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Past times

I n 1926 Wills issued Wonders of the Past. It was a time when the past had been propelled into the present with the recent discovery of Tutankhamen's wealth.

Certainly the glint of gold sharpens peoples focus considerably. If Carter had found a bunch of broken pottery and a bit of rotting wood things might well have been rather different.

It is only right and proper therefore the set starts with the huge monuments dotted about under the hot Egyptian sun. The smoking population would have seen black and white images of many of these but this was colour. Huge structures reduced to the size of a cigarette card might not quite be the thing but given the alternatives (not see them) it is a fair effort.

Actually the set starts, continues and ends with large structures, give or take the odd example. It is however pretty much the 50 cards I would have chosen for the set, if only in hindsight.

The Colossi of Memmon stand alone on the card. Originally guarding a temple but were obviously looking the other way when this was spirited away sometime in history. Hewn from solid rock the card informs us they were floated down the Nile. The right hand one was apparently shattered by an earthquake in 27 AD after which it emitted a strange noise at sunrise which ceased 200 years later when it was repaired.

Card 6 shows the Pharos of Alexandria and is remarkably restrained in its representation, a pretty determined looking tower block with a belfry type structure on the top of it. Estimated at between 400 and 600 feet high it could have been seen for up to 27 miles. Partially dismantled in the 9th century and earthquake completed the task in the 14th century.

a system which could only be described as complicated

This card represents something of an interloper as we are soon back with the Egyptian theme, this time looking at the Pyramids (the only wonder of the world left standing) The Great Pyramid of Cheops which the card calculates would be 481 feet high if it had its top. Some of the blocks of stone weigh 16 tons and it trots out the usual story of not being able to force a knife blade between them. Makes you wonder just how much damage has been done over the years by people trying such tricks.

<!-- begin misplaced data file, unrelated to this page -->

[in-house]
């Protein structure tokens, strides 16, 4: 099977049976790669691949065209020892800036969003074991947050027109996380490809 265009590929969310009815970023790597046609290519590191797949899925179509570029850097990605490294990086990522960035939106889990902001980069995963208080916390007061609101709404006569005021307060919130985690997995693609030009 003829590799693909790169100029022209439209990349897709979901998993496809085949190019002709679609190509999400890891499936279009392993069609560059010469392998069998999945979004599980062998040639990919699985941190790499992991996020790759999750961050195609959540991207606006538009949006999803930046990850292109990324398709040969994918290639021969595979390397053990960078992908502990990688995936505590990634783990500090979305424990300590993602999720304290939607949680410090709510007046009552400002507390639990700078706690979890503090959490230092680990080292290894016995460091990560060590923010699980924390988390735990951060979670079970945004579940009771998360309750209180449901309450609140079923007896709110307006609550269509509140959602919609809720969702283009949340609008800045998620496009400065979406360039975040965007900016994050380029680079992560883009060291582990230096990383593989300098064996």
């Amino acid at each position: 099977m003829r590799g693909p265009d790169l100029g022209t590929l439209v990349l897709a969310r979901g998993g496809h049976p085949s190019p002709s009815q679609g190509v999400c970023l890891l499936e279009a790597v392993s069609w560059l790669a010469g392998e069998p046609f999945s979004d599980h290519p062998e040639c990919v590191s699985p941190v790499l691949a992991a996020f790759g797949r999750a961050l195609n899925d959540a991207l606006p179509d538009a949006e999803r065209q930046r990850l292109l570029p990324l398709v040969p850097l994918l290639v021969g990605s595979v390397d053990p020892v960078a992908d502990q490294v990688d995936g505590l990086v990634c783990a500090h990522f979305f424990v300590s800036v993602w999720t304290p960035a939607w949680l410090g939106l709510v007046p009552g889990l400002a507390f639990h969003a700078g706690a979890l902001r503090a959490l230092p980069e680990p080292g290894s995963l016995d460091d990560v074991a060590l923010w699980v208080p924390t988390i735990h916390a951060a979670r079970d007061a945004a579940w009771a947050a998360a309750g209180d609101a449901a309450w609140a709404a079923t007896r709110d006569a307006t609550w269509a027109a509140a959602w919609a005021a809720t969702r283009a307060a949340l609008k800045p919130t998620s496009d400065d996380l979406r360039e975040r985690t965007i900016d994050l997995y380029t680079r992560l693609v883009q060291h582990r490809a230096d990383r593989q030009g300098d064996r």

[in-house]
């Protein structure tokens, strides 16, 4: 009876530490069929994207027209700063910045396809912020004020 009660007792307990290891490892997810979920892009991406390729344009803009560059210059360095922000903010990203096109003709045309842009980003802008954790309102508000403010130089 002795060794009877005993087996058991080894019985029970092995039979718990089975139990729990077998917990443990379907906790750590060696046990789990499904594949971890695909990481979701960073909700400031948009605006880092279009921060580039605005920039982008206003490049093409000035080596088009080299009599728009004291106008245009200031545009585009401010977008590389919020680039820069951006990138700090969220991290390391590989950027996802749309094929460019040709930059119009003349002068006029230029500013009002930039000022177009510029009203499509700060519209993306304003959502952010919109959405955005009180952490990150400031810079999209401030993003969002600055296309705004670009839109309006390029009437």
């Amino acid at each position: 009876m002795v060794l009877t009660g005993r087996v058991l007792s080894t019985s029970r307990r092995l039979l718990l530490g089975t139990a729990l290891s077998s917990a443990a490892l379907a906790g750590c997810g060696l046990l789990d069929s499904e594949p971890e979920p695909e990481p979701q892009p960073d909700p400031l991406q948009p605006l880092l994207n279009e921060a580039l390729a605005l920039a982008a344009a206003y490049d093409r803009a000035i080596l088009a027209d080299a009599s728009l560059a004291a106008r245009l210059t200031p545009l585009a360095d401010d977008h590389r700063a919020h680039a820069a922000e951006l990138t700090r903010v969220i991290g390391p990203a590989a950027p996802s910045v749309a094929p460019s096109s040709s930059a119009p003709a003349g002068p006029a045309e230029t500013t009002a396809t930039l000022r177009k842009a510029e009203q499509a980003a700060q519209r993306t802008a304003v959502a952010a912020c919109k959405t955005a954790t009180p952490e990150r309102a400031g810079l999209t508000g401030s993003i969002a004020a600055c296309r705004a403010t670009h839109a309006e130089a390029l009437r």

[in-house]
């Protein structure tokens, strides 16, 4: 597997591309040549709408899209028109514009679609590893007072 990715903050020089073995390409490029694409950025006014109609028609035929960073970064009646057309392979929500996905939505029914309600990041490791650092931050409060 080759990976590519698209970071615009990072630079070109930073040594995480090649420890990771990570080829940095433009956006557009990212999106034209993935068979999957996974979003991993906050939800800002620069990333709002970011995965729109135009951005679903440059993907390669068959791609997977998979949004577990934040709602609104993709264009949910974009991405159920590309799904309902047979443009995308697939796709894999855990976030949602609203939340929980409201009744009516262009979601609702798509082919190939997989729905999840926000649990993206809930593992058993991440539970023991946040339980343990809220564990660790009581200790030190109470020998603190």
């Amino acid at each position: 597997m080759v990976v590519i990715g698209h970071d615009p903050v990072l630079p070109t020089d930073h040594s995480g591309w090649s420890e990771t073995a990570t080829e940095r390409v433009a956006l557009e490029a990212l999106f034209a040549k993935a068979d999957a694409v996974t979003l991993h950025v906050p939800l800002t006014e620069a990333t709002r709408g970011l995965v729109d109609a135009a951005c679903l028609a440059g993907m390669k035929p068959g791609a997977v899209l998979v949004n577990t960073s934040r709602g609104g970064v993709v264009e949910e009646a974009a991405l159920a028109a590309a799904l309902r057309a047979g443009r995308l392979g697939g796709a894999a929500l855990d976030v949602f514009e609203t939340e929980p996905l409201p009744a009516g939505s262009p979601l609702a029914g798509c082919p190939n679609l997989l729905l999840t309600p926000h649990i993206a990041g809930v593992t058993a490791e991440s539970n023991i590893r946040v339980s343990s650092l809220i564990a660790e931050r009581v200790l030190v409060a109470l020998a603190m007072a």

It also says the whole lot was encased in white limestone. Now that really would have been something incredible to see. There is a suggestion now that these would have been covered in huge glyphs which would have been awe inspiring indeed.

Pyramids of Gizeh (spelling as card) next. This floats the old idea that building was done by conscription which has lost some of its credibility in recent years.

Recently these pyramids have been subject to a theory of alignment with the constellation of Orion. To manage this trick you have to either turn the constellation of Orion upside down or the pyramids through 180 degrees. NASA might get confused with metric and imperial measurements but the Egyptians weren't that stupid.

If these pyramids have suffered at the hands of fanciful theories so has the next card, The Sphinx. Even the reverse of the card feels it necessary to cut through the nonsense and just state the facts. About 4,800 years old, partly built and partly hewn from the rock, 75.5 feet high, 164 feet long. At the time the card was issued the sand had almost covered it but an open air temple resided between its paws.

This thing has been linked with civilisations even older than Egyptian (which naturally has to be those escaping from Atlantis) on the theory the base has significantly eroded in a manner which suggests water erosion.

Moving on we have a Maya 'Date Marker'. This lot were obsessed with the passage of time it would seem and must have spent a good deal of it thinking about how to calculate it. They came up with a system which could only be described as complicated. It was apparently the most accurate in the world until the Gregorian calendar turned up.

The next card represents something which fascinated me almost to the point of distraction when I was younger and cared more about these things. The stone heads at Easter island.

The card thankfully dismisses the idea they were erected by a hideous giant race. Going, instead, for the more promising idea the statues are only about 200 years old, but a religious feud caused many to be overthrown and finally the meaning of the things forgotten by the inhabitants (they numbered 250 when the card was produced, in 1989 estimate population 2095). One thing is for sure though the more we discover about this island the stranger it becomes.